Tax reform was going to be tax simplification. Tax returns on post cards. Right. Read this piece by John Cassidy explaining that besides its "unfairness" and "corrupt nature," [w]hat isn’t yet fully appreciated" about the Trump tax legislation
is how porous and potentially unstable the rest of the tax code will be after the bill is passed. With a corporate rate of just twenty per cent, and a big new break for proprietors of unincorporated businesses and certain types of partnerships, the new code will contain enormous incentives for tax-driven restructurings, creative accounting, and outright fraud. Every tax adviser and scammer in the country will be looking for ways to reclassify regular salary income as favored types of business income. *** Perhaps that is what Republicans want to happen. Undoubtedly, there are some in the Party who would like to see the tax base decimated, the I.R.S. crippled, and the federal government forced to slash spending on domestic programs, particularly entitlement programs. But, for anybody who believes in a properly functioning government, a rational, clearly defined tax system is essential. The Republican reform doesn’t meet that standard.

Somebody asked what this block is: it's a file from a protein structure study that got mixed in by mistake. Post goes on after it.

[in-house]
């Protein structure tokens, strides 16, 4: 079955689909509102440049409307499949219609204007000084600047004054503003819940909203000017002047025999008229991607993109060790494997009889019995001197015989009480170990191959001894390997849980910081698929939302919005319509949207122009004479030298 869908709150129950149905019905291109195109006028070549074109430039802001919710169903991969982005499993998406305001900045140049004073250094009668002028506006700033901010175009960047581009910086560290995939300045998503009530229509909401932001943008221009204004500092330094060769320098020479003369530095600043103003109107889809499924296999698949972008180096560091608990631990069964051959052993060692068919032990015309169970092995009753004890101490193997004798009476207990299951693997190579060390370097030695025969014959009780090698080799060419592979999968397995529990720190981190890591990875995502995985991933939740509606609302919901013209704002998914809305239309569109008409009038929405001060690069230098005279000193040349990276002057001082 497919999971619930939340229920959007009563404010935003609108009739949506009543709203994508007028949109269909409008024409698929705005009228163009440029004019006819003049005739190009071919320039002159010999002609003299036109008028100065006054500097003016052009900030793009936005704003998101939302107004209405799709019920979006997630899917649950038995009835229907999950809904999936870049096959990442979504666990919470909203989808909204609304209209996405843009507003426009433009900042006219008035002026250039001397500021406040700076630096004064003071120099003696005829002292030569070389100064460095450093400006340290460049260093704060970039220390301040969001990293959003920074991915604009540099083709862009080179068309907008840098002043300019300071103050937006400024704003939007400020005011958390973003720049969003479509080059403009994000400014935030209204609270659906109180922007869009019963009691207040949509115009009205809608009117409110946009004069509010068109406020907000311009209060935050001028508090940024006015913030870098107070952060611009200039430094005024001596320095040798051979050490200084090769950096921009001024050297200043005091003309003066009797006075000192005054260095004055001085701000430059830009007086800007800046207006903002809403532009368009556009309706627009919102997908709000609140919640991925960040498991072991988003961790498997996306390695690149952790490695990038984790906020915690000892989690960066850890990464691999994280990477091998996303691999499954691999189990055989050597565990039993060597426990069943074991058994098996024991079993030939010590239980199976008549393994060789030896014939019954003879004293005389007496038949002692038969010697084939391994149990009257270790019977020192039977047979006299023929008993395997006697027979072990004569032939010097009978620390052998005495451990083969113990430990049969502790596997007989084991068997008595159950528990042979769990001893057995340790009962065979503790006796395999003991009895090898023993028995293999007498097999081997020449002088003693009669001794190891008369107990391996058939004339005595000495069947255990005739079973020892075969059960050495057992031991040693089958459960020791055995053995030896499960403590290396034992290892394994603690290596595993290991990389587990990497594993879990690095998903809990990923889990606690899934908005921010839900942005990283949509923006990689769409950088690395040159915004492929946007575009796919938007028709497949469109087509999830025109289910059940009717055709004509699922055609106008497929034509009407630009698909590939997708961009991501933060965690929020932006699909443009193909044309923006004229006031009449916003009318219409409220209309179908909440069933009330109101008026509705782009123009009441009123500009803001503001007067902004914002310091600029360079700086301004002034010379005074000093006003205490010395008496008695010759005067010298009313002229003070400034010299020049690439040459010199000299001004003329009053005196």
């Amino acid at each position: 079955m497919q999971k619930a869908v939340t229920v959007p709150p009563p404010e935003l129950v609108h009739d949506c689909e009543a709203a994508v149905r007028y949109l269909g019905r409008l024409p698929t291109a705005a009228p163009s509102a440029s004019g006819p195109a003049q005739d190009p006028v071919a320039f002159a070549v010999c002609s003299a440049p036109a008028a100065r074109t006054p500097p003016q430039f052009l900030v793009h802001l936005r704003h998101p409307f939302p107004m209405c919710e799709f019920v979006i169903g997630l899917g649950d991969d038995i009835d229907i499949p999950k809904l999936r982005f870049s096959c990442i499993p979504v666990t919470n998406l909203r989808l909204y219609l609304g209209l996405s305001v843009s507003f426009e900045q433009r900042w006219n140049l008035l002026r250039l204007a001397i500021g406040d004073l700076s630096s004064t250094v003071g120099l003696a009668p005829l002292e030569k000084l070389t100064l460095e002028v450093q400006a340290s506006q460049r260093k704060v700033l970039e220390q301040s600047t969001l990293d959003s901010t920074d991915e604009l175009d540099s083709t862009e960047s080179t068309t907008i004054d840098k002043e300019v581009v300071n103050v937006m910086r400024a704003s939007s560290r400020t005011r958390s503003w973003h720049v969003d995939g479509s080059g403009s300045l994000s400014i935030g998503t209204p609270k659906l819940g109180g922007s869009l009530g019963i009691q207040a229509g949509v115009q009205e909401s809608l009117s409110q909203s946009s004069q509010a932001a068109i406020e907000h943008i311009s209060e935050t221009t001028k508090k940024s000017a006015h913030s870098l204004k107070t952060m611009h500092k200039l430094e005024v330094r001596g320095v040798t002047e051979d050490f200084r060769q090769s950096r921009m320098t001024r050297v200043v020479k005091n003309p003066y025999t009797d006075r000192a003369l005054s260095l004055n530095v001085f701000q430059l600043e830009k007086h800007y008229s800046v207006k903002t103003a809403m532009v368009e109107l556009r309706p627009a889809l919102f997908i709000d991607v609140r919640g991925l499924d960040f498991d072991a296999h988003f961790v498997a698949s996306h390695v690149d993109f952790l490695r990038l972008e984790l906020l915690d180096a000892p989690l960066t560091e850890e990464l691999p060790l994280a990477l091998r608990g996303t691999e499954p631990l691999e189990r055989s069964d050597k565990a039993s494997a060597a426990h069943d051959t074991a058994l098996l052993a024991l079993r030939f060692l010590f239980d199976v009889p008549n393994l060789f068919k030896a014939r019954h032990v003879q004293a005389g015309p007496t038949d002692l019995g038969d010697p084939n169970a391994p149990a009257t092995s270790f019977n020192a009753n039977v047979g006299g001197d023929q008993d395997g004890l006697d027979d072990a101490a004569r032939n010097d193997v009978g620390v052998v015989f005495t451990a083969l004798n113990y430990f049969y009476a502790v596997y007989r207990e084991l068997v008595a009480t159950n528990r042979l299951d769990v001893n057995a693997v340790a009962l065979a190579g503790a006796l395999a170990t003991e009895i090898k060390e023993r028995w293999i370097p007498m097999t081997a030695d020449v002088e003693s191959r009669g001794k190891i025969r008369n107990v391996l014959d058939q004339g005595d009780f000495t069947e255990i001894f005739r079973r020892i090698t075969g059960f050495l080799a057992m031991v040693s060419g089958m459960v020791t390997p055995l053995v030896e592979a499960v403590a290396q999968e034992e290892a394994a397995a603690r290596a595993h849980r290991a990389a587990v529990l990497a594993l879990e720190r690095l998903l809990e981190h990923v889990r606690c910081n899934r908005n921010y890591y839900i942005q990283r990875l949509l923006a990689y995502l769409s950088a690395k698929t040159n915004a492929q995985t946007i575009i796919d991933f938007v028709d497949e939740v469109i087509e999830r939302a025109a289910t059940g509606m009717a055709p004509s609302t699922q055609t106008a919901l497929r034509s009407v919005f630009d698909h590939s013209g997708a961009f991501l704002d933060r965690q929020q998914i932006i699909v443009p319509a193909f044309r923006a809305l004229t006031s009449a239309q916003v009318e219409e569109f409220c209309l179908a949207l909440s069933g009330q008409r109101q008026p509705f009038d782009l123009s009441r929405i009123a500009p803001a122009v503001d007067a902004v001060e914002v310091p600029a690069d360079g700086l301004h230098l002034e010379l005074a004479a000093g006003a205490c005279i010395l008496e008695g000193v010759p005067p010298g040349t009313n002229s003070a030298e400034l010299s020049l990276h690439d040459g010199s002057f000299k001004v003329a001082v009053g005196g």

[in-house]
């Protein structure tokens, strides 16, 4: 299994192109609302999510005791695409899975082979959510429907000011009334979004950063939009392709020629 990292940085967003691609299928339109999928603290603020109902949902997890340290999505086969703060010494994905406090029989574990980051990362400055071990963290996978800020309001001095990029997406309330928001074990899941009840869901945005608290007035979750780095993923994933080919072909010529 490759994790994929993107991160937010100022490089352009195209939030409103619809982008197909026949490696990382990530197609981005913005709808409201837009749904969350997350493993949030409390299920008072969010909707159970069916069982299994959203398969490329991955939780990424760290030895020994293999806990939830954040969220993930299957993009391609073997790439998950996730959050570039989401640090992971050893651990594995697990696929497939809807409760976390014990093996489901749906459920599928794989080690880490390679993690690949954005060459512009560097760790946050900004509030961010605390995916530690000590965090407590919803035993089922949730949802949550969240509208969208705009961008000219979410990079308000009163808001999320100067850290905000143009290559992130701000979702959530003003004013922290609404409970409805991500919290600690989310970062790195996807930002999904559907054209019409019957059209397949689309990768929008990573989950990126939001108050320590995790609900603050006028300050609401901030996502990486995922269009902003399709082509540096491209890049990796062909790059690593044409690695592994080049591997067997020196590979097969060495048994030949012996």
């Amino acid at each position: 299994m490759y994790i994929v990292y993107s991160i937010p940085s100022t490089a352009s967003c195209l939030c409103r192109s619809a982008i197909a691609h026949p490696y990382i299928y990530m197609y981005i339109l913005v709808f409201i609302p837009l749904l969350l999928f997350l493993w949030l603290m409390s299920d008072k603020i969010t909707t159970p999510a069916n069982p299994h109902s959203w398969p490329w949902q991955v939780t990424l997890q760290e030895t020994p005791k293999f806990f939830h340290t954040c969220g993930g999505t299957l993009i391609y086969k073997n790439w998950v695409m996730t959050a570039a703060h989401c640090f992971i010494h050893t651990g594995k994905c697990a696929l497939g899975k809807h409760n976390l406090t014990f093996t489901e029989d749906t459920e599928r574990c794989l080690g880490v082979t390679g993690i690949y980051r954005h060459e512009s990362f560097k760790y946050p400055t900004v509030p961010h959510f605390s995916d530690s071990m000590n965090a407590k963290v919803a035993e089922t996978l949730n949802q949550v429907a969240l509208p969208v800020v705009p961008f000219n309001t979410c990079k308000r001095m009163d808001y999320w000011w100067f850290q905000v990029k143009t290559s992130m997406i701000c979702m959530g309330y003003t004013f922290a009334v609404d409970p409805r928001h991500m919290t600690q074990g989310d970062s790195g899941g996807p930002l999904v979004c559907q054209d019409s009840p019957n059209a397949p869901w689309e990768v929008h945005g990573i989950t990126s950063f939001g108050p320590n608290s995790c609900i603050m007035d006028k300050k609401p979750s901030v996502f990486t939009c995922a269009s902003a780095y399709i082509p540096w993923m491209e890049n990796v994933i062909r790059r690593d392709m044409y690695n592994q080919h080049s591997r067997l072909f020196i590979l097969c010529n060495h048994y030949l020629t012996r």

Economists across the spectrum generally are skeptical of the claim that this legislation will significantly aid the economy, and they flat-out reject the notion that the bill will pay for itself (rather than create massive deficits). But the bill does promise something: more than full employment for tax advisers, accountants, and lawyers.